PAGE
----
- Sabotage Attempt on Iran Atomic Energy Organization Building Foiled, Report Says
- Following Raisi's Election, Israel Unsure if Tehran Intends to Sign Nuclear Deal
- Who Is Ebrahim Raisi, Iran's New President
As part of the uncertainty surrounding the negotiations, the United States appears to have failed to persuade Iran to discuss its ballistic missile program, which President Joe Biden seeks to reduce and restrict. With the start of negotiations, Iran announced that it would not discuss issues beyond the nuclear agreement and that it would not hold direct talks with the United States. Incidentally, bills were submitted in the Iranian parliament this week banning all direct negotiations between Iran and U.S. representatives.
The West believes that Iran’s recent failed attempt to launch a satellite into space – the fourth failure in a row and the second this month – is one reason Iran is refusing to put the missile program on the negotiating table. The missiles on which Iran has attempted to launch the satellites are probably two-stage Simorgh missiles that can also be used for military purposes and as a base for intercontinental missiles.
According to Western reports, the country’s Khomeini launch site is already preparing for another attempt, which, if it succeeds, will not only be a scientific achievement for Iran, but will also testify to its advanced ballistic capabilities. But even if the launch is unsuccessful, it makes clear that Iran will continue to develop missiles, which it will justify by citing its quest to reach space.
The election of Ebrahim Raisi as president adds to the concerns regarding Tehran’s military plans in the ballistic field. Raisi, supported by the Revolutionary Guards, is a staunch opponent of any negotiations with the United States and even called for former President Donald Trump to be prosecuted for the assassination of Quds Force commander Qassem Soleimani. He will probably have to swallow the nuclear deal, as it was Khamenei’s decision, and the supreme leader had banned criticism of the deal on the eve of its signing in 2015. Khamenei’s directive remains in force regarding the new deal as well, and Raisi said during his election campaign that he would support the deal “as long as it serves Iran’s interests,” even more so if it’s signed after he takes office, providing him with needed legitimacy.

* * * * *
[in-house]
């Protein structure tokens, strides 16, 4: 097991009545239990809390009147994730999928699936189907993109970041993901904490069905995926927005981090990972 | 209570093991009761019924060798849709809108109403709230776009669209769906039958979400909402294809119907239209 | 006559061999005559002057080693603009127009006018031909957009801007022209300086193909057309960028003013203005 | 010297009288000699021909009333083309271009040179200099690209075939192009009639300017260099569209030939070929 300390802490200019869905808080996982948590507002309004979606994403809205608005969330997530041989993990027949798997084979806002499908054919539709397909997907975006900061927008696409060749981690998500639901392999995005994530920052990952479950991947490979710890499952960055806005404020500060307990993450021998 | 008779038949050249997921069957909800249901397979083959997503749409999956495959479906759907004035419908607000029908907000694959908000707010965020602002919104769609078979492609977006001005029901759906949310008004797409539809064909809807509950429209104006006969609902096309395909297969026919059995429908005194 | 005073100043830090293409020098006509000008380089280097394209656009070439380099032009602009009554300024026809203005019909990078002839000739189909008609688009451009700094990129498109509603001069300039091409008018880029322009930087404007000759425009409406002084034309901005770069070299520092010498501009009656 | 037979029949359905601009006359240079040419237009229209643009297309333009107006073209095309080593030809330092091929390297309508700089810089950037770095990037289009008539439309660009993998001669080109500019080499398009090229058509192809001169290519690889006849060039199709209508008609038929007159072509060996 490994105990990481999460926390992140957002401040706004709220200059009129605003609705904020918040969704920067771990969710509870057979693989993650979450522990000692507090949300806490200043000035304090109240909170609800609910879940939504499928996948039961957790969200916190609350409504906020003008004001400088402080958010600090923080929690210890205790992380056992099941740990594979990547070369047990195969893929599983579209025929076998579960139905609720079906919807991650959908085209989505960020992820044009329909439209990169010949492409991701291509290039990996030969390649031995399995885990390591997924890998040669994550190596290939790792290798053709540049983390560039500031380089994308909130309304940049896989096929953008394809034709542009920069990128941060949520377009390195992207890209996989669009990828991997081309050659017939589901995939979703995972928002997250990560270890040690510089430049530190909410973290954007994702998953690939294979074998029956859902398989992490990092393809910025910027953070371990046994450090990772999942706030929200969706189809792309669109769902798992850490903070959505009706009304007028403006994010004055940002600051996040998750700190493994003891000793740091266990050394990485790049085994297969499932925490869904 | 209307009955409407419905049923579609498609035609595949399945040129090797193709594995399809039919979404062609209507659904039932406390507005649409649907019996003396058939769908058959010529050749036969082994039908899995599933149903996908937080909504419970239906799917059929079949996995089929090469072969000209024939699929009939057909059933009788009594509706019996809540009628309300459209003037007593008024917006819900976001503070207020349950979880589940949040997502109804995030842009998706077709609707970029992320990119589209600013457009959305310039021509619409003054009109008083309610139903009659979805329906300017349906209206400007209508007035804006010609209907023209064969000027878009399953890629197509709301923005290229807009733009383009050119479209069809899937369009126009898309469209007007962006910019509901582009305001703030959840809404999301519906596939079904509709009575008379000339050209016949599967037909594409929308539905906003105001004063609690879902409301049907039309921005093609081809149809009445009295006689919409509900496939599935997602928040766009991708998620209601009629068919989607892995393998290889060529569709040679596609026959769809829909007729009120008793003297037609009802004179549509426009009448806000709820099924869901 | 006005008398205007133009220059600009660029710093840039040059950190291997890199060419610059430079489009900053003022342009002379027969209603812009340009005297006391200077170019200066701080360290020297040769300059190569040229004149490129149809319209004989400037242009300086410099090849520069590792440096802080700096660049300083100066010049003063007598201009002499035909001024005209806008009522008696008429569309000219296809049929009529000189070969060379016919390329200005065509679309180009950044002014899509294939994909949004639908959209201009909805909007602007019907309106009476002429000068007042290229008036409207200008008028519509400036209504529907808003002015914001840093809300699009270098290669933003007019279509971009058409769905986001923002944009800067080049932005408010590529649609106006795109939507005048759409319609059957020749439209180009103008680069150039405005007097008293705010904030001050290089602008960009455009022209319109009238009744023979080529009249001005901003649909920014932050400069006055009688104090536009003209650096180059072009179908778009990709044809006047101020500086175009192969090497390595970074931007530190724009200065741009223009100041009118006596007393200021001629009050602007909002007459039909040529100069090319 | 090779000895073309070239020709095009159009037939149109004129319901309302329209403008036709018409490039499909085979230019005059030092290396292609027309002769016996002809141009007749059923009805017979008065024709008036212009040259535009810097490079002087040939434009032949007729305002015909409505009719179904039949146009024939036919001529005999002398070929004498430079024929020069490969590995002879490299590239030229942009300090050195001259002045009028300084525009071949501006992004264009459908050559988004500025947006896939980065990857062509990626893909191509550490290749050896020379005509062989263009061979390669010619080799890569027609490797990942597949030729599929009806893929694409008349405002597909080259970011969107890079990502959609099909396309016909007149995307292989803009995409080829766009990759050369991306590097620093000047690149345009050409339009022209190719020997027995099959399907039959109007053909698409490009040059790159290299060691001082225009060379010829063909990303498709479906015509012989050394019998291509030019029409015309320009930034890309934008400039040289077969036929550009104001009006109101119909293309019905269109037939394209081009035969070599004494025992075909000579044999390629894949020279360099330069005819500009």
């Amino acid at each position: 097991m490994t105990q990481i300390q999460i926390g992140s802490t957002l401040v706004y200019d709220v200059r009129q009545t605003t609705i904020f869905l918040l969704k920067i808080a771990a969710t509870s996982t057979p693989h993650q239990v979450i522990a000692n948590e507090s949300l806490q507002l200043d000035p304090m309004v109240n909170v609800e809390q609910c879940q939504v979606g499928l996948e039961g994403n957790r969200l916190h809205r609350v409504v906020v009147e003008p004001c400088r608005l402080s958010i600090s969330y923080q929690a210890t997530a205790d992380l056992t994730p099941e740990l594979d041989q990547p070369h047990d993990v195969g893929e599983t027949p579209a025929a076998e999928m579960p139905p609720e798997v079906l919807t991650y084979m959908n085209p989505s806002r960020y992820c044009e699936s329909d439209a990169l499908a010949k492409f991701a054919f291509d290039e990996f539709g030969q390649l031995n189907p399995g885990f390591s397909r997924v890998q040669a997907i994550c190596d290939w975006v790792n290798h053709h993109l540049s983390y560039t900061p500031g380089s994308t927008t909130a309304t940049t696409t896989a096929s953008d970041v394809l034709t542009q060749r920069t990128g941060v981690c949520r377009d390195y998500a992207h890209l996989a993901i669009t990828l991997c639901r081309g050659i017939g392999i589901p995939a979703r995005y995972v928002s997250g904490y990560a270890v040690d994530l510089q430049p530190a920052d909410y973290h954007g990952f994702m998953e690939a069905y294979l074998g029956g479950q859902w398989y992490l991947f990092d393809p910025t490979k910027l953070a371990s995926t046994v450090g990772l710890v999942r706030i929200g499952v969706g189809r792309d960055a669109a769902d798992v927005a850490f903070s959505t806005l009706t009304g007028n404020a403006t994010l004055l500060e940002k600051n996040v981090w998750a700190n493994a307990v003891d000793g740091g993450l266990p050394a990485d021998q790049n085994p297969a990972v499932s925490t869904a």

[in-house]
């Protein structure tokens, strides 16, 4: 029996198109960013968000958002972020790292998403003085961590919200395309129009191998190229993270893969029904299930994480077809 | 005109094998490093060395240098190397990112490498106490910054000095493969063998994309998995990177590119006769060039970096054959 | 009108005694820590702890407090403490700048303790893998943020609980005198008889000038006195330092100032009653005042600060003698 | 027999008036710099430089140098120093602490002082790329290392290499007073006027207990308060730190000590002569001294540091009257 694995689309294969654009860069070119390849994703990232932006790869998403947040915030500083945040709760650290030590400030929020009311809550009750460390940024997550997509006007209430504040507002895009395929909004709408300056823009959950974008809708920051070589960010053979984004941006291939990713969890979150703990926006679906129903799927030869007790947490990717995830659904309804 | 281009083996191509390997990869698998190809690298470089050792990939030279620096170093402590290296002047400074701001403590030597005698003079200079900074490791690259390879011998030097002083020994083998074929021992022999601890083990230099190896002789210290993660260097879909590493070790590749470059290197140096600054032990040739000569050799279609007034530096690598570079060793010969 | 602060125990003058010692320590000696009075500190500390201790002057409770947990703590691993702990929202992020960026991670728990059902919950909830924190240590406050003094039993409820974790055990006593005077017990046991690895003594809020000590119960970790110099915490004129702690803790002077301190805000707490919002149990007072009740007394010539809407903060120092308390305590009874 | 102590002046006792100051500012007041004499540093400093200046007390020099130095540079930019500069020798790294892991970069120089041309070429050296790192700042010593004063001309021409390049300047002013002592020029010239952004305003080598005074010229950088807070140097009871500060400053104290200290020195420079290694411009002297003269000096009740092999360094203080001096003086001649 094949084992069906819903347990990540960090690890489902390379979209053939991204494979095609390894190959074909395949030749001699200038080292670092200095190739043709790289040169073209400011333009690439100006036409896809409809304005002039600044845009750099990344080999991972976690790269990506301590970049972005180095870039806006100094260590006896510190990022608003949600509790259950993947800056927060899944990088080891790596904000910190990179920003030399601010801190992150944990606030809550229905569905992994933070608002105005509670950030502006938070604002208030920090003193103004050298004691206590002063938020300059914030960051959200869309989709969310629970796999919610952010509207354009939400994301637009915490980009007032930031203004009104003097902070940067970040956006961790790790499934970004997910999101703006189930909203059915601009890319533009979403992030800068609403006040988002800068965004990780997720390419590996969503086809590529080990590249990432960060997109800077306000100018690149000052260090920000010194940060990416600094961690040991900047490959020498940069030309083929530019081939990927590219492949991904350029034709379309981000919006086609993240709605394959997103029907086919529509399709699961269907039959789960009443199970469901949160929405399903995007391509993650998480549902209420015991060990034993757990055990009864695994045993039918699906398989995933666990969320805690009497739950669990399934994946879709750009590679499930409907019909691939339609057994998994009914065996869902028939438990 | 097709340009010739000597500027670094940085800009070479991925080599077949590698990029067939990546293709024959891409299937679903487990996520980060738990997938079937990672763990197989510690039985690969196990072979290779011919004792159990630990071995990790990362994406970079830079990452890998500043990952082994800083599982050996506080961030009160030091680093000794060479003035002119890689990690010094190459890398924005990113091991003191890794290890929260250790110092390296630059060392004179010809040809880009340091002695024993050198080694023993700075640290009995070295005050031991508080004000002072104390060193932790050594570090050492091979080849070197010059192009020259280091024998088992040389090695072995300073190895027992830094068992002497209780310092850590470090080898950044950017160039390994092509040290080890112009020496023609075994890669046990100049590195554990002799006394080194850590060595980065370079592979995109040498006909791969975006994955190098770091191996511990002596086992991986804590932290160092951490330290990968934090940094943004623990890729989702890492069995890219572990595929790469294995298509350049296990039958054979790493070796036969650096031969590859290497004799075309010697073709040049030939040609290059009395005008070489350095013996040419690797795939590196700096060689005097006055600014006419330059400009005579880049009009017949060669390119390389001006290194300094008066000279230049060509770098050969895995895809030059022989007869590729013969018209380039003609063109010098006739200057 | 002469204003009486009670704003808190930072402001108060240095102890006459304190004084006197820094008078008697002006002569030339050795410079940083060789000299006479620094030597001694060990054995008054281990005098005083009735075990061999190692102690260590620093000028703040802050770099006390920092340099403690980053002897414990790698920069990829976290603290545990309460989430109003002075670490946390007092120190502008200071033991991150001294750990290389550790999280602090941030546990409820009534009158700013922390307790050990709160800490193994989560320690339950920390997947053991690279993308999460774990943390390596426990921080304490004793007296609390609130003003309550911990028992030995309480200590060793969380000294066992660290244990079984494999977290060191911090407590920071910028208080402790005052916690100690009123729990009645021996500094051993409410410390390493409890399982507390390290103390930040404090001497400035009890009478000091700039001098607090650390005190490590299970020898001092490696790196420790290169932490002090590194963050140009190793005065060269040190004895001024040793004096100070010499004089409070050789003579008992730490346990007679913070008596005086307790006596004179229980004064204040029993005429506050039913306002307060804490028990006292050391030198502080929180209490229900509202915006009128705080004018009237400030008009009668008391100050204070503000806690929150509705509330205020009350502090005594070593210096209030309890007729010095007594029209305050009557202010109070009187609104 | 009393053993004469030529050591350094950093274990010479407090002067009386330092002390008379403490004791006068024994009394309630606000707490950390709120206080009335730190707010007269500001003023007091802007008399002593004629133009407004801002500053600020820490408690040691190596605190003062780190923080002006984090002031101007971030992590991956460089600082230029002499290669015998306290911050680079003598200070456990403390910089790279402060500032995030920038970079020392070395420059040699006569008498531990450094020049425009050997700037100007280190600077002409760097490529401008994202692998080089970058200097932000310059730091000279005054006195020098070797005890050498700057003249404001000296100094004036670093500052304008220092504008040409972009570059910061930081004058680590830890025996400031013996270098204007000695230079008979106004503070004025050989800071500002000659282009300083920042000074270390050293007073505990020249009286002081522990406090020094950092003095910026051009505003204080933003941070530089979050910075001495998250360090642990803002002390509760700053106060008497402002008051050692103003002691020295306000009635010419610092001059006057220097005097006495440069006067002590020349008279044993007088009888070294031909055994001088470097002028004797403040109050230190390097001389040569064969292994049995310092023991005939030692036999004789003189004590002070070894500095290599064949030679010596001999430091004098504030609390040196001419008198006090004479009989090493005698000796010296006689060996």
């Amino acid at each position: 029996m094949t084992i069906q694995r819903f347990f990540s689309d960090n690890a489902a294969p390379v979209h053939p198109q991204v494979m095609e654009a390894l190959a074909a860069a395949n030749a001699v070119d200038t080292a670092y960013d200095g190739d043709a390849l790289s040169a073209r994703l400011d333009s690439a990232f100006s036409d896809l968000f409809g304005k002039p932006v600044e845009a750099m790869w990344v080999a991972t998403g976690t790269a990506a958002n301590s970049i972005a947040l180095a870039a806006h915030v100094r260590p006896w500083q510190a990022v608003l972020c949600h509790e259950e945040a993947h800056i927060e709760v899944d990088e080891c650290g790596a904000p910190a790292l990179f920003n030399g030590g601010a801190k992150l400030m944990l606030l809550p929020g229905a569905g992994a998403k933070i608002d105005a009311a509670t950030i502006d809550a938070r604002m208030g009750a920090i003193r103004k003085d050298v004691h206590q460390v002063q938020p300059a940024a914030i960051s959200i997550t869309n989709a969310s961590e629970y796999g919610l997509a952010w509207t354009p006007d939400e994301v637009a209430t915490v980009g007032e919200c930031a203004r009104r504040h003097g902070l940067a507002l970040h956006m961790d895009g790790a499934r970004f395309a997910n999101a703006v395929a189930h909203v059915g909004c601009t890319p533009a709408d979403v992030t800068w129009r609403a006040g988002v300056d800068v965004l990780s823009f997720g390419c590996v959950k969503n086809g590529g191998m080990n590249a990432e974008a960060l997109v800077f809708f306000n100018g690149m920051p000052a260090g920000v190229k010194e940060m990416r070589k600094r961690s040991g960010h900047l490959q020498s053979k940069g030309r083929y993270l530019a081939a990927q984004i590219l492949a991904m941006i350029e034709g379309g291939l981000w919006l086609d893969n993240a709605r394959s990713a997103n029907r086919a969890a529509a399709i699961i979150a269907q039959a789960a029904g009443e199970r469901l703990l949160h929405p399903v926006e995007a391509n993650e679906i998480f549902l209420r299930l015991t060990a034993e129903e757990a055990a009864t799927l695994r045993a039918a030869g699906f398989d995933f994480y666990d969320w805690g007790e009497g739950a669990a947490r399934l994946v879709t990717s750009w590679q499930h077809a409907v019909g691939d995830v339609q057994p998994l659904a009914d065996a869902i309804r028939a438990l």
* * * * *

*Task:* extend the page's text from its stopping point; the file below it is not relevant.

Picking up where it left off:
But when it comes to the missile issue, and Iran’s involvement in regional conflicts such as Lebanon, Syria, Yemen and Iraq, Raisi is expected to adopt the Revolutionary Guards’ approach and to increase Iran’s presence in those areas.
If the sanctions are indeed lifted soon, Raisi and the entire regime will enjoy a huge injection of cash that will launch an economic recovery and bring in foreign investors, as was seen after the signing of the original agreement. Iran will then be able to compete with Saudi Arabia and the Gulf states for the large oil customers it lost under the sanctions regime and allocate more resources to strengthening its position in the Middle East and beyond. That will be a new campaign that will force world powers to adjust their Middle East to policies to Iran’s new performance.